In the buildup to a close NBA Coach of the Year race between Tom Thibodeau of the New York Knicks and Monty Williams of the Phoenix Suns, a narrative arose that seemed to favor Thibodeau -- who eventually won: The Knicks were a Thibodeau team, the Suns a Chris Paul team.
That felt unfair to New York's players and Phoenix's coaches. It was impossible to watch Phoenix's evisceration of the Denver Nuggets in Game 1 of their Western Conference semifinals on Monday and not appreciate the job Williams and his staff (and his players) have done crafting perhaps the league's most sophisticated pick-and-roll attack. It was painstaking work, requiring high-level synchronicity and total buy-in into some non-glamour aspects of NBA offense.
At the start of the season, you could see the Suns searching to maximize Paul and Devin Booker. The two star guards bring overlapping skill sets. Both love running the pick-and-roll, and snaking their way into long 2s. Both are skilled passers and 3-point shooters, so finding basic synergy wasn't that difficult.
But early attempts to go beyond the basic were stilted and uneven. The Suns' offense took on a your turn, my turn vibe. Through 20 games, opponents outscored the Suns by 6.3 points per 100 possessions with Paul and Booker on the floor, per NBA.com. The Suns were bad on both ends. They thrived when each star went solo.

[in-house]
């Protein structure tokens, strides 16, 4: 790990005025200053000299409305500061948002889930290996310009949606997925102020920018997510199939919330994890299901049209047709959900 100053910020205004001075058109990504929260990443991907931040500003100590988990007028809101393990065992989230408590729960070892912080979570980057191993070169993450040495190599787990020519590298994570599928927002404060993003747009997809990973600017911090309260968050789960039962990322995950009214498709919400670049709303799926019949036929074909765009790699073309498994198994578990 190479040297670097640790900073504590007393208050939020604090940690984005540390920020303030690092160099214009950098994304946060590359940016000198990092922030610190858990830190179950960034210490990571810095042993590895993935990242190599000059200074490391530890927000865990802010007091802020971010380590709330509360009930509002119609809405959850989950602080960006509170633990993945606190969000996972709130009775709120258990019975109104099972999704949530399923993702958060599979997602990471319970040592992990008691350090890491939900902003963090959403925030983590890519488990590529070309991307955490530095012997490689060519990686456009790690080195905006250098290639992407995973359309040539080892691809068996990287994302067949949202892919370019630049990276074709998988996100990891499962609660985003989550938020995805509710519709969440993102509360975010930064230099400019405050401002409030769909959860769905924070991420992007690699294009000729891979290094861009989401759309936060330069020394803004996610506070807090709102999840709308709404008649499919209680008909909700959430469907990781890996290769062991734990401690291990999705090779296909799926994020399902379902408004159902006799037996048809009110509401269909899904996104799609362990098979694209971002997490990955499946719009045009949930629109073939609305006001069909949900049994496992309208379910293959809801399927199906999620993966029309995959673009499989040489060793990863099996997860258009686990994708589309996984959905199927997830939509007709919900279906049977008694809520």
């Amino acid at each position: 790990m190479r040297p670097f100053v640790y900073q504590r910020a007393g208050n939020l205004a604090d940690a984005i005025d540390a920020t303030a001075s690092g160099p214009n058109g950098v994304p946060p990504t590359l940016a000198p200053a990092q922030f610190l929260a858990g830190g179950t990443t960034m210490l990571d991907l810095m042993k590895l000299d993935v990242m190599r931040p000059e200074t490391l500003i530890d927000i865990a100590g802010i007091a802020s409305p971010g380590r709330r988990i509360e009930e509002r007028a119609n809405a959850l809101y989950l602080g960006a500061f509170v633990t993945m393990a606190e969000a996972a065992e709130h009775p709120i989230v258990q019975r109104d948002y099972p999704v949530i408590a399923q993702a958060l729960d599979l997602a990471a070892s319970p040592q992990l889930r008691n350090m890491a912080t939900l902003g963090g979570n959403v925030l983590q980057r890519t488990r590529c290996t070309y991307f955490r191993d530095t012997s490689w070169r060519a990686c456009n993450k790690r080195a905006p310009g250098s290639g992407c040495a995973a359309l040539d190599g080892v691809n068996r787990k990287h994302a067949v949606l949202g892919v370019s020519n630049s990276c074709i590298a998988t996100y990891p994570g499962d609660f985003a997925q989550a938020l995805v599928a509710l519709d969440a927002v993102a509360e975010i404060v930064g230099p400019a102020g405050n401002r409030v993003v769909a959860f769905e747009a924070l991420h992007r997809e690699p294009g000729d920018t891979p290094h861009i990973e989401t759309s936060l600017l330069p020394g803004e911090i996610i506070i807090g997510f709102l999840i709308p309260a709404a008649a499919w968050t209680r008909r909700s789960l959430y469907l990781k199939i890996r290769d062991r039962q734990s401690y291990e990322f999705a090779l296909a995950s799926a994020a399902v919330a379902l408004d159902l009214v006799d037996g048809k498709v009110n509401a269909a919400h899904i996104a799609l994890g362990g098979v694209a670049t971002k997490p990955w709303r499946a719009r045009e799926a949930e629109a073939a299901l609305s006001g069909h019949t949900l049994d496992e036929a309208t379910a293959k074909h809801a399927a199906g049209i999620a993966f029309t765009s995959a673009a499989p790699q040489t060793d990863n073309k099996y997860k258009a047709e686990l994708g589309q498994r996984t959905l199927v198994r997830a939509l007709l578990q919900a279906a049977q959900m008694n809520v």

They were 11-9, but would not get anywhere interesting until they developed a cohesive ecosystem. Williams kept grinding, playing the stars together so much that in some games they spent few or even zero minutes apart. Short-term logic suggested rigid staggering, but Williams was playing the long game.
It began to click midseason, and then cascaded into an overpowering wave of pick-and-roll destruction as everyone found their sweet spots. After Feb. 15, Phoenix demolished opponents by 10.5 points per 100 possessions with Booker and Paul sharing the floor.
Every trick was on display in Phoenix's rollicking Game 1 win over a Nuggets team that was in theory well-prepared for the Suns' offense after facing a pick-and-roll attack aimed at Nikola Jokic in their first-round win over the Portland Trail Blazers. Denver should have been ready.